Senior Health & Fitness
Exercise can help anyone, regardless of age. Here are some things to consider in helping a senior get into shape:
1. Get a checkup
Meet with your healthcare provider to see whether you will need to consider any special modifications before starting an exercise program. If necessary, get a clearance to begin a program.
2. Know your options
Before starting any program, examine your options. Pick a program you know you will enjoy. Some individuals like to go to a gym and do a structured workout, while others enjoy a neighborhood walking club. Either will help improve your fitness, ability to function and quality of life, provided you do it regularly.
3. Determine your participation style
Would you prefer taking a class or going solo? Are you a morning or night person? Does indoor fitness appeal to you, or would you prefer to exercise outside? Could you dedicate large blocks of time to physical activity or could you fit only shorter, more frequent intervals into your schedule?
4. Start slowly
Many people are eager to get started and sometimes overdo it, which usually makes them sore and can force them to spend time on the sidelines. Start slowly and build up over time.
5. Make a date
Find a buddy to exercise with you and keep you motivated. Whether it’s a friend to walk with in your neighborhood or a personal trainer in a gym, that appointment makes it more likely you will do the walk or workout.
6. Set specific short and long-term goals
Make goals as specific as possible. For example, on Monday, Wednesday and Friday, do a brisk, 10-minute walk in the morning before your shower, at lunch time and after dinner. Being specific means you are planning for activity in your day and making it a priority. Is there an activity you would like to do that you feel physically incapable of at the moment, but may be able to do with a little effort? Set a long-term goal to help you do it.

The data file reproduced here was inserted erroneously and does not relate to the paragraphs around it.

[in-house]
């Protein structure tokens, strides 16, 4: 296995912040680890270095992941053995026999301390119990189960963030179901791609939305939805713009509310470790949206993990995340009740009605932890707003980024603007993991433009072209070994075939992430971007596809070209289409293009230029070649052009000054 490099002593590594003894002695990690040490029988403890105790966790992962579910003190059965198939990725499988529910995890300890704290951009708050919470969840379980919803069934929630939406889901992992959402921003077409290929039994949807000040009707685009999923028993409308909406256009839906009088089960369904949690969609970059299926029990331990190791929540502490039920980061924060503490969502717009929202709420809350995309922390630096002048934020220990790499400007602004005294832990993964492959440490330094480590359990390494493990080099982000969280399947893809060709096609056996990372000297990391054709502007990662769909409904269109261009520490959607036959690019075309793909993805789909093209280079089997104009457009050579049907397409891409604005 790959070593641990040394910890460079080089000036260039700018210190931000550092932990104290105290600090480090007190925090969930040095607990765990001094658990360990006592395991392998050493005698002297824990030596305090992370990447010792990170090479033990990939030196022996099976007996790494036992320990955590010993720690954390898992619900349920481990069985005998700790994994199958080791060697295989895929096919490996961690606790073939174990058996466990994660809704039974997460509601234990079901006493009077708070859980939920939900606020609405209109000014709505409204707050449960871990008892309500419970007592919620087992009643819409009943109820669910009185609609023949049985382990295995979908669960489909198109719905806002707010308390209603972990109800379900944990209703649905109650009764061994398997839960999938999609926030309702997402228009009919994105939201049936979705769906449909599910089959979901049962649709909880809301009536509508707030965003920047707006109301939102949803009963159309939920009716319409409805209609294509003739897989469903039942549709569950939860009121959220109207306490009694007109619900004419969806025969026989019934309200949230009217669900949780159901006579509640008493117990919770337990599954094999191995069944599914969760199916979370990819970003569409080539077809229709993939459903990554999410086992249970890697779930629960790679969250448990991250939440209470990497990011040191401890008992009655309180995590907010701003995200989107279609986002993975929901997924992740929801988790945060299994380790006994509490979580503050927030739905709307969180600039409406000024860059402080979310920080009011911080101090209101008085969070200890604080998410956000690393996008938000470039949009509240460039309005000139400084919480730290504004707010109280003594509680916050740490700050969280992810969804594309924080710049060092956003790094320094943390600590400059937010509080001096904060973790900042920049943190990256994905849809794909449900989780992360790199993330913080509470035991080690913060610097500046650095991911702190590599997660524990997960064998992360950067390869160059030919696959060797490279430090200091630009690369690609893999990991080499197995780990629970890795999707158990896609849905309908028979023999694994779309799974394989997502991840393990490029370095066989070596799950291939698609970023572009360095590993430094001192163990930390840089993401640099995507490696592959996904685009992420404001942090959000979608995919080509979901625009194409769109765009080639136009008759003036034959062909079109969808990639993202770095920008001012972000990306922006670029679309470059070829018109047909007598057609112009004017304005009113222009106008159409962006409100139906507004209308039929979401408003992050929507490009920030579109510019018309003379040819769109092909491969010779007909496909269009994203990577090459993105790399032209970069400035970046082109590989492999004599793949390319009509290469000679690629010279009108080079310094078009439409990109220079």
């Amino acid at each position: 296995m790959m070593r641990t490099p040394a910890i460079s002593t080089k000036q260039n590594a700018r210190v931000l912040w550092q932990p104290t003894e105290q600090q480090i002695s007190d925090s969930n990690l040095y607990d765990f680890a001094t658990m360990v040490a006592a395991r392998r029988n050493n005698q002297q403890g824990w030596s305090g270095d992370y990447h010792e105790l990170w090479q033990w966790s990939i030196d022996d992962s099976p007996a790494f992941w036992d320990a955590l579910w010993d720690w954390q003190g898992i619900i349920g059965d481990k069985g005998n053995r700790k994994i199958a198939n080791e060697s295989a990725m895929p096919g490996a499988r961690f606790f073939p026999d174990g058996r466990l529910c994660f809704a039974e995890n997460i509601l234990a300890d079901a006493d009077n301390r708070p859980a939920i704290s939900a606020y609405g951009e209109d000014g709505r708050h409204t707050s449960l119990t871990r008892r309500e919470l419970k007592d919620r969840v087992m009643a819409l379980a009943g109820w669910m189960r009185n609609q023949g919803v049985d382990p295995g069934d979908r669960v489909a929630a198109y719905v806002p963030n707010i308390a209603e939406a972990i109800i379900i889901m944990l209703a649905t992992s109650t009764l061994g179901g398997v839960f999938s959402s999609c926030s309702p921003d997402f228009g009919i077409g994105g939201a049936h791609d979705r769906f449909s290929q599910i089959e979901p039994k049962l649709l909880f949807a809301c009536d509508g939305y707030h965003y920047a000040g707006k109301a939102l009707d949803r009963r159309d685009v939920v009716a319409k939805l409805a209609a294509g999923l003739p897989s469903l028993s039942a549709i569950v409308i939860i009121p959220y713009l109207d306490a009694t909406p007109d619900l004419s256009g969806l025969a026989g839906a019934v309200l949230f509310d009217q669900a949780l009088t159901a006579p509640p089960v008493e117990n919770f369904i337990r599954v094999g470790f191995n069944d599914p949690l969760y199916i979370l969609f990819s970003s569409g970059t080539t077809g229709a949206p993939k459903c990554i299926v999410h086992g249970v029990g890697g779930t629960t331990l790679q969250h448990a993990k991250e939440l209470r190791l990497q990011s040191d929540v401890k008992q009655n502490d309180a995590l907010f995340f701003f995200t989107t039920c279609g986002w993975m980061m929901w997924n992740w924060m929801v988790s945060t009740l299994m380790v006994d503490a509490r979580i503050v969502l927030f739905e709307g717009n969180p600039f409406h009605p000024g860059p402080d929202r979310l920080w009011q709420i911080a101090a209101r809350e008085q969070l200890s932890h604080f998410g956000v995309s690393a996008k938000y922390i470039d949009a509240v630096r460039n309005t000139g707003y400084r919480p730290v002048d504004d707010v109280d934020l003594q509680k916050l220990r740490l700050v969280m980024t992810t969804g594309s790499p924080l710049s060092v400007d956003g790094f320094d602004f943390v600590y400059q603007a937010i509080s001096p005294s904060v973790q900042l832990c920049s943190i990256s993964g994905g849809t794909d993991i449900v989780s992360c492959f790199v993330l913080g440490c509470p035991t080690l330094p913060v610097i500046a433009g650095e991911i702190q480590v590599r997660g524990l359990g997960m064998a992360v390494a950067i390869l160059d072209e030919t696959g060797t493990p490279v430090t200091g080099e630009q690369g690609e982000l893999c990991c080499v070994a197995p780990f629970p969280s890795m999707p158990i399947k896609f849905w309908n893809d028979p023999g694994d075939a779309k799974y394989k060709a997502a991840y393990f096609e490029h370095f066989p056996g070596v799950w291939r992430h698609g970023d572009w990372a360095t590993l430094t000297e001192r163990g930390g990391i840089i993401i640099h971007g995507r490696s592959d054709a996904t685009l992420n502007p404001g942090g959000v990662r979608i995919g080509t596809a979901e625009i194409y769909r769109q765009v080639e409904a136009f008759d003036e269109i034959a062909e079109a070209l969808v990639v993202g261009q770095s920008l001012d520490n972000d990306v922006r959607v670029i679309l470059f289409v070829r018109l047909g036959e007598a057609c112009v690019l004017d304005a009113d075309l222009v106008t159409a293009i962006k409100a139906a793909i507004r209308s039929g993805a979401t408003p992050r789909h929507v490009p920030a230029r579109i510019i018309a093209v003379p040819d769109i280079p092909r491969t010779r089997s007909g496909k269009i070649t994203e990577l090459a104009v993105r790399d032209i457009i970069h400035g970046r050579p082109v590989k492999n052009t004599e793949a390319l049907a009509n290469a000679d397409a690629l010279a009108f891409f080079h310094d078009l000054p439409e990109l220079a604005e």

7. Make a list
List the benefits you expect from your physical activity program, then make sure these are realistic and reasonable. Many people expect enormous benefits, such as losing 30 pounds in a month. When these benefits don’t materialize, they feel disappointed and relapse because they feel like they have failed. Try to make the benefits about things you can control, rather than an outcome (such as weight). Build your list of benefits as you increase your physical activity.
8. Make another list
List all the reasons to be physically active – things like decreasing stress or depression, stronger bones, greater strength and flexibility to help maintain independence, increased energy, better sleep, etc. Keep this list in a visible place as a daily reminder of the long-term rewards.
9. Invest in your health
Do you want to spend money on joining a program? Or would you prefer to develop a program you can do for little cost, using objects or props in your home or office?
10. Check out the facility you want to join
Does the facility feel friendly? Can you change clothes comfortably? If the facility has a pool, what is its water temperature? About 84-86°F is comfortable for moderate to vigorous activity, while warmer temperatures are nice for range-of-motion and relaxation programs. Does the pool or workout room have an easy and safe exit/entry? Ask to try various programs, so you can decide which program feels the most comfortable and fun.
11. Check out the staff
Are the people who work in the facility friendly and interested in you? Are they qualified to work with older adults? Do they offer pre-exercise fitness assessments, with periodic updates? Are they interested in helping you learn how to modify exercises to fit your fitness level and conditions? Do they encourage social interaction? Talk to mature adults who currently participate in their programs to build a complete picture.
12. Make choices
To move forward, we need to leave some things behind. What are you willing to give up to make room for exercise? Bad habits? Nonproductive activities? Non-beneficial relationships?
13. Every step counts
Wear a step counter throughout the day to count how many steps you take. Less active people tend to take about 4,000 steps or fewer per day. Aim to do 250 to 1,000 additional steps of brisk walking, until you reach 8,000 to 10,000 steps in a day.
14. Keep moving all the time
Stretch, walk, march in place, stand and sit as many times as possible when you are talking on the phone or during TV commercials.
15. Do your own house and yard work
One of the best ways to stay in shape is to work around the home.
Posted by: Frank Esposito, VP Expert Home Care. New Jersey’s Expert Home Care provides professional, dependable home health care and companion care for NJ elderly, helping them with their daily living activities since 1984. Please call us toll free at 800-848-2336 when you have home care related questions or need assistance for a loved one. Get a Free Home Care Assessment (a $375 value!) when you mention this post.